Cablegate: Indonesia Earthquake Humanitarian Update #9: Field
OO RUEHDT RUEHPB
DE RUEHJA #1743/01 2890914
ZNR UUUUU ZZH
O 160914Z OCT 09
FM AMEMBASSY JAKARTA
TO RUEHC/SECSTATE WASHDC IMMEDIATE 3601
INFO RUEHGV/USMISSION GENEVA 7994
RUCNDT/USMISSION USUN NEW YORK 1097
RUEHBK/AMEMBASSY BANGKOK 8851
RUEKJCS/SECDEF WASHINGTON DC
RUEKJCS/JOINT STAFF WASHINGTON DC
RHHMUNA/HQ USPACOM HONOLULU HI
RUCNARF/ASEAN REGIONAL FORUM COLLECTIVE
UNCLAS SECTION 01 OF 02 JAKARTA 001743
STATE FOR EAP, CA
STATE FOR USAID
USAID FOR DCHA/OFDA CCHAN, ACONVERY, RTHAYER, AND RMT
USAID FOR ANE KROSEN
BANGKOK FOR ADWYER
NSC FOR CPRATT
USUN FOR DMERCADO
GENEVA FOR NKYLOH
E.O. 12958: N/A
TAGS: PGOV CASC ECON EAID SENV ID PHUM AEMR ASEC CASC
MARR, PREL, PINR, AMGT, EAID, AQ, LA, RP, TN, VM, WS
SUBJECT: INDONESIA EARTHQUAKE HUMANITARIAN UPDATE #9: FIELD
ASSESSMENTS INDICATE WASH NOT A CRITICAL NEED AT PRESENT
1. The USAID Disaster Assistance Response Team (USAID/DART) field
officer has assessed the need for emergency water, sanitation, and
hygiene (WASH) programs following the September 30 earthquake off
the coast of West Sumatra. While the earthquake damaged water and
sanitation infrastructure, families continue to access water as well
as sanitation facilities. Affected populations are continuing the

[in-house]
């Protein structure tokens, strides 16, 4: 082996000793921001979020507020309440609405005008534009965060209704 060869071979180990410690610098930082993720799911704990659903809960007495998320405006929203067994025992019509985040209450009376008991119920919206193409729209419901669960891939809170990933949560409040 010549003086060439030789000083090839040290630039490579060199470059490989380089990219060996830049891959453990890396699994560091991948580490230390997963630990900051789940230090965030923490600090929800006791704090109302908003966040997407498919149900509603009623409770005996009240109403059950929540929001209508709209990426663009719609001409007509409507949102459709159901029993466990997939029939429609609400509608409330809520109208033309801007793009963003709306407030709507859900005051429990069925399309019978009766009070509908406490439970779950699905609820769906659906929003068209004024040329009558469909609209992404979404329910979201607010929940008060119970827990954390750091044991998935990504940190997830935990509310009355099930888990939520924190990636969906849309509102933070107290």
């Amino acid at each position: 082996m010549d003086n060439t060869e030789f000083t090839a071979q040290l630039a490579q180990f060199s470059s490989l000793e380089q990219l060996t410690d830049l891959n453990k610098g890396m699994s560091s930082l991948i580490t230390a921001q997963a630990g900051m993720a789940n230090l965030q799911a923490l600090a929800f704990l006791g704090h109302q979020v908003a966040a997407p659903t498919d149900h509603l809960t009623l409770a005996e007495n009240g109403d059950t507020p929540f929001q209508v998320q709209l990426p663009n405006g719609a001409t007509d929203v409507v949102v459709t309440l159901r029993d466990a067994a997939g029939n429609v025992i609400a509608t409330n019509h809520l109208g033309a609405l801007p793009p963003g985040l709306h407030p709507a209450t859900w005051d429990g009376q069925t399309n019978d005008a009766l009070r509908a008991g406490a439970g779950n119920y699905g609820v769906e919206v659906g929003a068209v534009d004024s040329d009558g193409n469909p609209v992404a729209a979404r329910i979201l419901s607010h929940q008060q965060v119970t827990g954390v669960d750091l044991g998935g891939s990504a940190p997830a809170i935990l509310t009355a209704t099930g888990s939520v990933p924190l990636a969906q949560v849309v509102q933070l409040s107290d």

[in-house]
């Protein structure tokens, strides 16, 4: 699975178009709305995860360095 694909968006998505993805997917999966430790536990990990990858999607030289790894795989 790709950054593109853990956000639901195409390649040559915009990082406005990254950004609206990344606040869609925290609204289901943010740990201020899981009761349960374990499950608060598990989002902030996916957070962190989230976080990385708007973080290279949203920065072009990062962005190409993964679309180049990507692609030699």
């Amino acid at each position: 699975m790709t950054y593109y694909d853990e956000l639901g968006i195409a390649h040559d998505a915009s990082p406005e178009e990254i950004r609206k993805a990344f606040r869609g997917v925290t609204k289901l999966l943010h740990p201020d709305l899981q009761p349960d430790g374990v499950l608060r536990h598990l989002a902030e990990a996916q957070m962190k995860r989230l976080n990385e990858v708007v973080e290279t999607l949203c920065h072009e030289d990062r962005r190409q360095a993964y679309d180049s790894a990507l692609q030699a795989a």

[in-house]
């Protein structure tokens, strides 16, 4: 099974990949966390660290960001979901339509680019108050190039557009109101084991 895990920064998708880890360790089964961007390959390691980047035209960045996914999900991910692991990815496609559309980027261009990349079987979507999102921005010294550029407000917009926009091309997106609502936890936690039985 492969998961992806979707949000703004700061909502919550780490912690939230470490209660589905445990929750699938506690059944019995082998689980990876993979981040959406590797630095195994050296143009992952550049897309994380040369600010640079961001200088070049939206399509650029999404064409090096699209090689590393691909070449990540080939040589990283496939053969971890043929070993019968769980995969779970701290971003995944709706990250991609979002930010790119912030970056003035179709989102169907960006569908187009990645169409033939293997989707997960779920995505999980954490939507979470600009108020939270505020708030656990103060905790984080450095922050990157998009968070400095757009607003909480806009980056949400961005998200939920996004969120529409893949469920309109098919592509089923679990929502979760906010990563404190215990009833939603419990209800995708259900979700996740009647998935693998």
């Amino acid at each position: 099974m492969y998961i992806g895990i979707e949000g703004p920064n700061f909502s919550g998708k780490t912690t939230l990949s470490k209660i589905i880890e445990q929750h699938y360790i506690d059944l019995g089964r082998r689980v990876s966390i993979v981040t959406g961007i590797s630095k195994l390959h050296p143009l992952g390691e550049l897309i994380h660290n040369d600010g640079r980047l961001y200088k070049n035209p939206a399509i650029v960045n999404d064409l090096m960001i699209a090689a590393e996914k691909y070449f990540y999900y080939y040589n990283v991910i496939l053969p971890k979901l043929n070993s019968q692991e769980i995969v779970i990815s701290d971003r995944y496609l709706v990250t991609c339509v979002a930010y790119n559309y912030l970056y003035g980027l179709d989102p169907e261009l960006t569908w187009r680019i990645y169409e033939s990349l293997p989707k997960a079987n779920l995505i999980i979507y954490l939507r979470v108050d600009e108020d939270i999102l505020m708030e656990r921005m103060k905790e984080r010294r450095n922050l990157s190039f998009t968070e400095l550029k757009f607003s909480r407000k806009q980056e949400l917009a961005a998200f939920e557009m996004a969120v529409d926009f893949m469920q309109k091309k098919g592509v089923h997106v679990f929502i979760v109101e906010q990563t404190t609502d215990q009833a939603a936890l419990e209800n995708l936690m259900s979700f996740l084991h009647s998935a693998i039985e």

longstanding practice of boiling water, thus reducing the
possibility of falling ill from contaminated water. Other cultural
practices, including ablutions, also help protect individuals
against water-borne diseases. Implementing partners of USAID's
Office of U.S. Foreign Disaster Assistance (USAID/OFDA) are
conducting programs to promote sound hygiene practices. Interviews
with families and field assessments indicate that WASH programs are
not among the pressing needs of most earthquake-affected families at
the present time. While communities do not rank WASH among priority
needs, USAID/OFDA partners will reinforce good WASH behaviors,
monitor WASH conditions, and respond as needed. End summary.
2. Since arriving in Padang following the September 30 earthquake,
the USAID/DART field officer has assessed WASH conditions in 13
villages in Agam, Pariaman, and Padang Pariaman districts. The
field officer has met with Government of Indonesia (GoI)
representatives, interviewed earthquake-affected families, and
assessed physical water points and sanitation infrastructure. In
areas assessed, only a few families ranked water or sanitation
within their current set of priority needs.
-- Water --
3. In pocket areas, the earthquake destroyed or caused extensive
damage to houses, roads, schools, and health facilities. In areas
where houses were damaged or destroyed, water points -- usually in
the form of a well on the family plot -- may also have sustained
damaged. Some wells have collapsed, but most of the damage to wells
occurred when debris fell into the wells during or after the
4. In villages assessed by the USAID/DART, families reported using
pre-earthquake water points if such water points are still
operational. Where pre-earthquake water points are not operational,
families rely on water from neighbors' wells or nearby springs. In
isolated circumstances, people are retrieving water from rivers.
5. When disasters force people to rely on non-traditional water
sources, public health concerns arise because of increased potential
for water-borne disease. At present in Indonesia, the humanitarian
community feels that the use of potentially contaminated water